Backcountry skiing made me eat in a toilet.
Okay, alright, backcountry skiing isn’t directly involved, and the meal in question isn’t actually eaten in a toilet, but half-truths make better stories. And while the transcendent experience of ski touring remote mountains provides fodder for skin-track denizens to spin a good yarn, more often than not it’s the post-tour, ale-fueled antics that tattoo permanent scars into our grey matter. Usually such tales are best left untold. As for my toilet food, sometimes you just have to accept what’s handed to you.
So where to begin… the Leaning Tower of PBR? Drunken confessions of college hedonism? The start of the trip perhaps is best. My buds Mike D and Adam have joined me on a bike and boards weekend in Moab. Day one is spent rolling fat tires over slickrock and singletrack on new trails at Klondike Bluffs and Amasa Back. While the mountain biking is a nice diversion, the snow-capped La Sal Mountains sing to me from the horizon. As John Muir famously said, “the mountains are calling, and I must go.” Good thing we brought our skis to the desert.
Day two, we drive up the serpentine, dirt road to the Geyser Pass winter trailhead. Exposed earth of red rock and dusty green sage pass by as we ascend into the alpine in Adam’s “Yurt on Wheels,” so dubbed in a booze-fueled ceremony because the rig is a swank, ‘90’s-era, hard-top truck camper loaded onto a diesel Dodge pickup that’s so gargantuan, no self-respecting backcountry skier should be caught within a hundred yards of it. But that doesn’t stop envious looks of distain and barely-hidden jealousy from fellow skiers as we roll into the muddy parking lot. The Yurt on Wheels is literally a traveling ski hut; a base camp for every winter trailhead we can find in our exploration of Utah’s vast mountain backcountry. My love for this camper may only someday be dampened by revelations brought forth by forensic black light.
Our goal for the tour is Haystack Mountain. A lesser peak in the pantheon of La Sal radness, we settle on the destination mostly because we’ve skied everything else, and going where you’ve never gone before, despite the threat of sun crust and mank, can be a better motivator than seeking powder turns in a favorite, yet played-out, tree stash.
The tour goes according to plan: we skin to the top, drink summit brews, take pictures of red desert contrasting with a floating island of snow beneath our skis, and make turns that alternate between chattery and corny. It is a mountain adventure worth thousands of words published in a ski magazine if written by a scribe more endowed (mentally mind you) than I. For me, it’s the aftermath that plays muse.
Back at the Yurt on Wheels, we find ourselves completely alone as the sun melts beyond the west. It seems we have an entire mountain range to ourselves, and this knowledge plays passport to free-party reign without worry of disturbing any neighbors. Our sunset show is captivating, but I’m distracted by the fridge full of PBR. As we slouch around a wee camper table, a tower of leaning PBR cans grows ever higher. The game is simple: when a beer is finished, the empty can goes on top of the tower. Our drunkard Jenga ends when the last can makes the silvery tower fall. The loser must… damn, I clean forgot what the loser has to do. Too many PBRs.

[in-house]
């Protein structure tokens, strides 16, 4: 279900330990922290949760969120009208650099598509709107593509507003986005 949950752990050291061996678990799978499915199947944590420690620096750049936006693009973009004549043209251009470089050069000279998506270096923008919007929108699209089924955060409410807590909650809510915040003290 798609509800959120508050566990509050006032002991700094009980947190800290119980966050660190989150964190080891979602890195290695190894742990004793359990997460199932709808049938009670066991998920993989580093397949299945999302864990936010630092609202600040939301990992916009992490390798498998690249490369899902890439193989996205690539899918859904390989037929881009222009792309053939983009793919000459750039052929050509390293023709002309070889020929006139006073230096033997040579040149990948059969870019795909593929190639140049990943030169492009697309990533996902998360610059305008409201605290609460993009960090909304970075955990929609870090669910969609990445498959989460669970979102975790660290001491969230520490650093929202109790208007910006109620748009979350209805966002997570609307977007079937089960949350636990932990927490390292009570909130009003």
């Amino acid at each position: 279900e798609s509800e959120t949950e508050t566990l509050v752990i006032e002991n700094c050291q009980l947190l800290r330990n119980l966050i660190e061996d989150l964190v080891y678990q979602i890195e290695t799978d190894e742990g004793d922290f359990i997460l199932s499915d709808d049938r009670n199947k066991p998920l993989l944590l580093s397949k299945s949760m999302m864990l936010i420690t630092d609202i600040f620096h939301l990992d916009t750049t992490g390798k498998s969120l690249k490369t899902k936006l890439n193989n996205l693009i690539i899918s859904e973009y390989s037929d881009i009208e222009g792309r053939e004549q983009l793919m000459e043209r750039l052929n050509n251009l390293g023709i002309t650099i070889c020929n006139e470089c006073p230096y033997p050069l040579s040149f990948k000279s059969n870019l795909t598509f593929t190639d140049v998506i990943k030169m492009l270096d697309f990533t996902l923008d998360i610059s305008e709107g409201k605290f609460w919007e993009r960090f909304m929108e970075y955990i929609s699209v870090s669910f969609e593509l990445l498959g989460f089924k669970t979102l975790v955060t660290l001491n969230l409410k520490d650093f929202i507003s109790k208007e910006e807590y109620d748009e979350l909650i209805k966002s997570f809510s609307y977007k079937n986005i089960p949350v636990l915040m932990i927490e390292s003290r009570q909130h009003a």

Cheap beer in our bellies, we switch to brews of a finer choice purchased the day before at the Moab Brewery. We also hunger for food. Our sundries-run at the local grocer yields Bratwurst made from cows grass-fed at some free-range digs in Colorado’s Western Slope. Dirtbags we are not. But when I step outside the confines of our mobile ski hut, I’m hit by a cold, quick wind. The gusts are strong enough that the portable, gas grill won’t light.
I feel less of a man, and refuse to go back into the warm camper where my companions would surely jest at any failure to procure cooked meat. I move the grill beside a snow bank to block the wind, but the air eddies and flows like water around a rock, snuffing out any flame that I conjure beneath the sausages. Ashamed, I sulk into the camper and offer someone else a turn. Adam volunteers.
I should’ve known not to trust Adam. He’s a smart guy, but surfs through life on a wave of questionable judgment. With my own ability to differentiate intelligence from absurdity impaired by IPAs, I hang with Mike D and get lost in time. Before long, we wonder what is taking Adam so long. We exit into the cold, and see nothing but dark skies and the shimmering lights of Moab far below. No sign of Adam or our dinner. We walk along the now frozen parking lot, and see a faint, orange glow emanating from a window on the Forest Service outhouse. The glimmering flickers like candle light, and I catch a whiff of cooking meat.
Horrified, Mike and I run to the outhouse and throw open the door. Inside, the oh-so-familiar stench of weeks-old deuces hits us square in our nostrils. Shreds of toilet paper scatter on the concrete floor, and crusty layers of god-knows-what line the corners. And there is Adam, sitting on the toilet, diabolically illuminated by grill fire as he nonchalantly turns over a log-shaped Bratwurst with a pair of tongs. He is cooking our dinner in a toilet.
Backcountry skiing all day creates a mad hunger, and those Brats smell so good. The outhouse is a perfect wind shelter. Adam is sitting on the toilet, but his pants are thankfully not around his ankles. Imperfect judgment leads to a perfect solution. And post-tour, ale-fueled antics once again conjure up a story that transcends the skintrack. With a shrug in response to objections about poor sanitation and lack of human decency, Adam cheerfully hands over my toilet-cooked dinner.
I eat my sausage.